As we approach the final weeks of the 2008 presidential election, it is quite possible that the Democratic nominee, Sen. Barack Obama, will be elected to the highest office in the nation. The real consequences of this are difficult to know in advance, but there are some notable qualities of the Obama candidacy beyond the fact that he would become the first African American to become president of the United States.
I think the most notable is the fact that, considering his experience, Mr. Obama would be the first “amateur” to reach the Oval Office. Technically speaking, Mr. Obama is not a pure amateur, having served in the Illinois state Senate, and completed three years of his first six-year U.S. Senate term. But compared to every other major party candidate for president in the past 100 years, with the exception of 1940 Republican nominee Wendell Willkie, he has the slightest political background of any serious aspirant.
In Mr. Obama, whose primary background in politics was as a community organizer in Illinois, there is little executive experience on which to judge how he might govern. His skillful use of the caucus-system aspect of the presidential nominating process, and his endurance through a late resurgence of his major Democratic opponent in the closing primaries tell us that he has excellent political talent. His oratory before large crowds and record-breaking fundraising ability reinforces these campaign skills.
On the other hand, his behavior and response to the recent international crisis following the Russian invasion of Georgia, indicates his lack of experience in foreign affairs. His public comments were those of an amateur statesman, especially in contrast to his Republican opponent, Sen. John McCain, who had a sober, thoughtful public response.
On domestic issues, Mr. Obama is making a commendable and predictable move to the political center, although while doing so he has again demonstrated a lack of executive experience, hesitating and speaking ambiguously on numerous issues involving the economy, the environment and taxes. He lacks the command of issues that was always demonstrated by Bill Clinton as he ran successfully for president the first time in 1992. Mr. Clinton, although a new national face that year, was a professional politician if there ever was one, and genuinely knowledgeable about a wide range of issues. He was able to persuade the nation that he could govern.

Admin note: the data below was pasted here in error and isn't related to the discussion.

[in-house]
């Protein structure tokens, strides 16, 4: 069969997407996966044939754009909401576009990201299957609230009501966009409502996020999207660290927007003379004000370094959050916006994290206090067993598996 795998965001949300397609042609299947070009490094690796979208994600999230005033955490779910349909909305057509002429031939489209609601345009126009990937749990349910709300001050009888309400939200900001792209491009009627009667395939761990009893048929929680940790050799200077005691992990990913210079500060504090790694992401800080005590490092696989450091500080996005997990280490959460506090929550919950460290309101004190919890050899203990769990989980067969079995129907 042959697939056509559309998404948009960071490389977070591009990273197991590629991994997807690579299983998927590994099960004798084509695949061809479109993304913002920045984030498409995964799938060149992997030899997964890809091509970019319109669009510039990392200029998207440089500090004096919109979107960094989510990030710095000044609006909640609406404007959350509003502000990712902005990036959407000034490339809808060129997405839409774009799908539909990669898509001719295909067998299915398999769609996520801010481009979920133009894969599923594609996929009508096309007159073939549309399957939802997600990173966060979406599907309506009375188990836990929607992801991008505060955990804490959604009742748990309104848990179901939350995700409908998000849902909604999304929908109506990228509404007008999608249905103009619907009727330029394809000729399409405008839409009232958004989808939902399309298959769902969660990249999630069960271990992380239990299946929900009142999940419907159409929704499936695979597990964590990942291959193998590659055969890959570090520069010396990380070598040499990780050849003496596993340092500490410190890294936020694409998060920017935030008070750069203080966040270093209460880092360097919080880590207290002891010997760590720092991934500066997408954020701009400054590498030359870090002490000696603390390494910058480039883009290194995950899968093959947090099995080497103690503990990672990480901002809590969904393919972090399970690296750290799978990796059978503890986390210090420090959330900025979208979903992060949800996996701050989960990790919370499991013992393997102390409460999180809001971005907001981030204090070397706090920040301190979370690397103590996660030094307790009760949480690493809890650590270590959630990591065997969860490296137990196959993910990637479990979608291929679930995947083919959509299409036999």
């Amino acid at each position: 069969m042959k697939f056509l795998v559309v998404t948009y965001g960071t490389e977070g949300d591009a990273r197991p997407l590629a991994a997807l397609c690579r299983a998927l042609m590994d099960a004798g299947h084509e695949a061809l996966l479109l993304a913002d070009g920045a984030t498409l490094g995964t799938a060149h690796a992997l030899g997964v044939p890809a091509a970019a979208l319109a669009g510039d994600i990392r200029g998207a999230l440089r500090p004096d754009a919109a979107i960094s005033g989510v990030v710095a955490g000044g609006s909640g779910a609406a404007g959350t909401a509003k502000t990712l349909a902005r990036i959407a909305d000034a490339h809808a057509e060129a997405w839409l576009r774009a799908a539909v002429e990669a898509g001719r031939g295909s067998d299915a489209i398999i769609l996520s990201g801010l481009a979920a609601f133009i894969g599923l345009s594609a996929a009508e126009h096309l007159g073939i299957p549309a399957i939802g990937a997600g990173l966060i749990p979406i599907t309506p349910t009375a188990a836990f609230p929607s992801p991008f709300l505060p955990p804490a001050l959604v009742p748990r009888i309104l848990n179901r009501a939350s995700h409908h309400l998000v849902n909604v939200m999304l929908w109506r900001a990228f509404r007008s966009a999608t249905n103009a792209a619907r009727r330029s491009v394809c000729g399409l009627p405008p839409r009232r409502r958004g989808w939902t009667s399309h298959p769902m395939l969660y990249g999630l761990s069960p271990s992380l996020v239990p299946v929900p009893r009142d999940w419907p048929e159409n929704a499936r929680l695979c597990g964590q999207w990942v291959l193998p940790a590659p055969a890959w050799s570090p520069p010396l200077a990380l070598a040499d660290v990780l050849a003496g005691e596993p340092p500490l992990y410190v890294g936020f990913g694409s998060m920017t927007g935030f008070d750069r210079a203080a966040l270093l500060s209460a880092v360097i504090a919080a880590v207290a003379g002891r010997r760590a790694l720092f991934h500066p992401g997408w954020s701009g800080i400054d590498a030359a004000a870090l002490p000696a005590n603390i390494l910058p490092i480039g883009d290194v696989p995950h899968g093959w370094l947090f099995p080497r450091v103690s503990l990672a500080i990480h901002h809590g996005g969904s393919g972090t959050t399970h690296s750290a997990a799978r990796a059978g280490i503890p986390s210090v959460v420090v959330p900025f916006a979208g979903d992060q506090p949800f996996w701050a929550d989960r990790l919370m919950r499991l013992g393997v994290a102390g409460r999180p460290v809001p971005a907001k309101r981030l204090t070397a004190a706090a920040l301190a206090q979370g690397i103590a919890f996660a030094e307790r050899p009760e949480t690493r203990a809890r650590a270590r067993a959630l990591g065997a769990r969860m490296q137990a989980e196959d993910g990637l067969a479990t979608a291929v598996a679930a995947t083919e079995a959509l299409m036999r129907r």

Many months ago, when it seemed likely that Mr. Obama would be nominated by his party over Sen. Hillary Clinton, I warned on these pages that such an outcome might produce “buyer’s remorse” later in the political calendar. That is what appears to be happening now, after Mr. Obama enjoyed initial large leads over Mr. McCain in public opinion polls.
The quadrennial presidential election always gives voters an opportunity to think about what is important to them, and in what general direction they want the nation to go. Each presidential election has its own set of historical circumstances, and when neither major party candidate is an incumbent, the choice is always more complicated.
In 2008, the controversial and problematic war in Iraq and its aftermath appears to be drawing to a close. The successful military surge has apparently enabled the civilian Iraqi government and its security forces to take increasing command of their own destiny.
American voters expressed their dissatisfaction with conditions in Iraq in 2006, and the Bush administration was forced to respond. In 2008, Iraq does not appear to be a major issue.
New foreign-policy crises and challenges appear. Today, Russia seems to be reappearing as an aggressive and combative force in Central Europe. There are revived fears of a new cold war. The last Cold War (1948-1990) came to a successful conclusion only after several American presidents confronted the Soviet Union militarily and economically.
Mr. Obama has yet to tell the American voter how he will respond in these circumstances. His stated call for “more diplomacy” sounds naive, and more like a response to the Iraq crisis now past than a plan for dealing with the complex issues in American policy ahead.
As the just-negotiated truce agreement between Russia and Georgia demonstrates, diplomacy that is not backed by tough negotiation is likely to fail. (President Nicolas Sarkozy of France negotiated the truce, but the Russian president put ambiguous terms in the agreement that apparently enable Russian troops to remain in Georgia at will.)
In spite of Bush “fatigue” and the clear advantage Democrats have in 2008, the nation’s voters are holding back about Mr. Obama so far. The issue is not race; the issue is whether the nation is going to take a chance on an amateur president or whether it wants an experienced professional on the job in these very dangerous and uncertain times.
Barry Casselman writes about national politics for Preludium News Service.